Could Toyota's Upcoming FCV Become A Threat To Tesla?

| About: Tesla Motors (TSLA)


Toyota's recently announced FCV launch next year could act as a negative catalyst for Tesla, and the stock may correct in the near term.

Toyota's FCVs may have tremendous long-term potential, although they're not expected to render Tesla's technology obsolete.

Tesla is expected to see a rebound in sales in the medium term driven by renewed demand for its EVs.

With hybrid car leader Toyota (NYSE:TM) revealing the final design for its new hydrogen FCV (fuel cell vehicle), investors started speculating if Tesla's (NASDAQ:TSLA) rally is over. That is certainly a possibility in the near term with the company's Model S EV (electric vehicle) sales in the U.S. started to level since the first quarter of 2014. We believe that the market has been looking for a trigger for selling off the stock and the Toyota FCV news could act as such. Tesla's shares have been rallying consistently over the past one year supported by a steady rise in the company's revenue.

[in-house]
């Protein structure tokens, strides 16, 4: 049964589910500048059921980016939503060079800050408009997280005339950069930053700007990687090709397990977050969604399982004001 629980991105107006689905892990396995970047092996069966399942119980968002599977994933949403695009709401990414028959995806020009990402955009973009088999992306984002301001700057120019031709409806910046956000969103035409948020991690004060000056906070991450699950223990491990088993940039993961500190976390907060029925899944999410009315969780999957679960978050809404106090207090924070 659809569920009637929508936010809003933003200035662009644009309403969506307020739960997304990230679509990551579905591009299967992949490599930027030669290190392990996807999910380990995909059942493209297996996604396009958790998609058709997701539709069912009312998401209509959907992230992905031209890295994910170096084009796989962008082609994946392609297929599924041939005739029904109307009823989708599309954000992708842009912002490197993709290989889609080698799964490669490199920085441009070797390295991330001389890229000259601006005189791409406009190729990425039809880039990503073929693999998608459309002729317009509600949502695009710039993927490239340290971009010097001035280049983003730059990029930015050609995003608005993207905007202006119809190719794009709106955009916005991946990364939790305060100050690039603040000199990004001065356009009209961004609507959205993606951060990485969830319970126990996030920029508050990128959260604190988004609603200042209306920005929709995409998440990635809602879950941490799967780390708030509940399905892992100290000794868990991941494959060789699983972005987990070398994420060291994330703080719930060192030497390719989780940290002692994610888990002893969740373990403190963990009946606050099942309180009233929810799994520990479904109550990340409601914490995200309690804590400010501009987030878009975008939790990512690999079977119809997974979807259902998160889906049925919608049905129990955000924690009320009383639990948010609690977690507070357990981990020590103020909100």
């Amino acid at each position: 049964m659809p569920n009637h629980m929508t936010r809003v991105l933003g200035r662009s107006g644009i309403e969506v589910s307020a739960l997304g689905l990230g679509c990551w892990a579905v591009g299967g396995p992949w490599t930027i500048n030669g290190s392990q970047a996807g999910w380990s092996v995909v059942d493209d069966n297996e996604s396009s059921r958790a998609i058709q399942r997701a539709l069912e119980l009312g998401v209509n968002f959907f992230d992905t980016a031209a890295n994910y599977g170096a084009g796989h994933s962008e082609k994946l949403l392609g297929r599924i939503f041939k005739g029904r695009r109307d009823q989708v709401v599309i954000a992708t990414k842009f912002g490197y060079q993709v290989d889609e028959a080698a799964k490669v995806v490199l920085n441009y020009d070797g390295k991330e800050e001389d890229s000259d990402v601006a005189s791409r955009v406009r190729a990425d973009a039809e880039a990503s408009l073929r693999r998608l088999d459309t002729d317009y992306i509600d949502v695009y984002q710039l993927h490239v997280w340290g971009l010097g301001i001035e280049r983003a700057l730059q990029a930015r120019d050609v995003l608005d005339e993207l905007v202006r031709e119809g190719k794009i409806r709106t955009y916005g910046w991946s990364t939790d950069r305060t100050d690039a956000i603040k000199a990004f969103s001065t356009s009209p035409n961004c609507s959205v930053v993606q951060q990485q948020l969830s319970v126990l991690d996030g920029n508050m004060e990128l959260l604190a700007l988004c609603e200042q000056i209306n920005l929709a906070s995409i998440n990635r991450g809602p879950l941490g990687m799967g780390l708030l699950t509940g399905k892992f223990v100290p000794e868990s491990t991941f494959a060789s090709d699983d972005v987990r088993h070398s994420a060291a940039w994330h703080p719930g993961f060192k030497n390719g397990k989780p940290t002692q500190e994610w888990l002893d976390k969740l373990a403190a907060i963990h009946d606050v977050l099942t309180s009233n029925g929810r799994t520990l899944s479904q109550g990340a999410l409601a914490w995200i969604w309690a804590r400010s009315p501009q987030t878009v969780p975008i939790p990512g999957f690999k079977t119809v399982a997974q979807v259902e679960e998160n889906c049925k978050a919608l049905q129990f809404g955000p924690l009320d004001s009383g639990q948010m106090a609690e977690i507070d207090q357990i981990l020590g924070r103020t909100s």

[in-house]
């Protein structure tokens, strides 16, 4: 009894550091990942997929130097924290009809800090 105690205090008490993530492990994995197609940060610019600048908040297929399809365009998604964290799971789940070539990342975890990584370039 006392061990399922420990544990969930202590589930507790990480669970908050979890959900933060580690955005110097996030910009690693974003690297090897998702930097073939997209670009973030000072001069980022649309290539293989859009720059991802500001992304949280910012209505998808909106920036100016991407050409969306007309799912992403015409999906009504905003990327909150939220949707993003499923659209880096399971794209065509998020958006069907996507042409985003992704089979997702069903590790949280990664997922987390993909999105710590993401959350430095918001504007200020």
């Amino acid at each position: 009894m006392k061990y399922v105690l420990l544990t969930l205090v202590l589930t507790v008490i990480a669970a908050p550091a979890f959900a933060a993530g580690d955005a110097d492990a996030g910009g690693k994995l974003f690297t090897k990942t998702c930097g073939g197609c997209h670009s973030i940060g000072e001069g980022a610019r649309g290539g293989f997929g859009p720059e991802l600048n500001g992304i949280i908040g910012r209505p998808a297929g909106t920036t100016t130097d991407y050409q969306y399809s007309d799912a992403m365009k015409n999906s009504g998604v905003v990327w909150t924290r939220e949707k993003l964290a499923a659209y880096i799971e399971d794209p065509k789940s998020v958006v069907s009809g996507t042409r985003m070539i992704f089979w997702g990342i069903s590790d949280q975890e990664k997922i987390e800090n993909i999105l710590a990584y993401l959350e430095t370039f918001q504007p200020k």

TSLA Chart

TSLA data by YCharts

The share price movement has remained directly correlated to the company's revenue performance, as shown in the chart above, which may be showing an early sign of tapering-off since the first quarter of 2014. Although the company's revenue rose 10% in the quarter to $620.5 million year-on-year, on a sequential basis revenue growth remained almost flat, as the chart shows. We believe that Tesla's sales growth will see a brief pause before rising further in the medium term driven by renewed demand for its Model S sedan and fresh demand for its upcoming Model X crossover.

Why Toyota's FCV News Could Act as a Negative Catalyst?

Toyota's FCV will be introduced in Japan in April, 2015 for about 7 million yen ($69,000) with a planned U.S. and Europe rollout few months later. Toyota believes that the FCV technology has huge potential in the development of green vehicles. The advantage of FCVs over battery-powered EVs is that FCVs contribute to the diversification of vehicle fuels. Moreover, FCVs don't emit carbon dioxide or other harmful substances to the environment. In the near term, Tesla's EV sales are not expected to be hit by Toyota's upcoming FCVs. However, in the long term Tesla's sales growth may see contraction if the demand for Toyota's FCVs begin to rise, the chance of which is significant.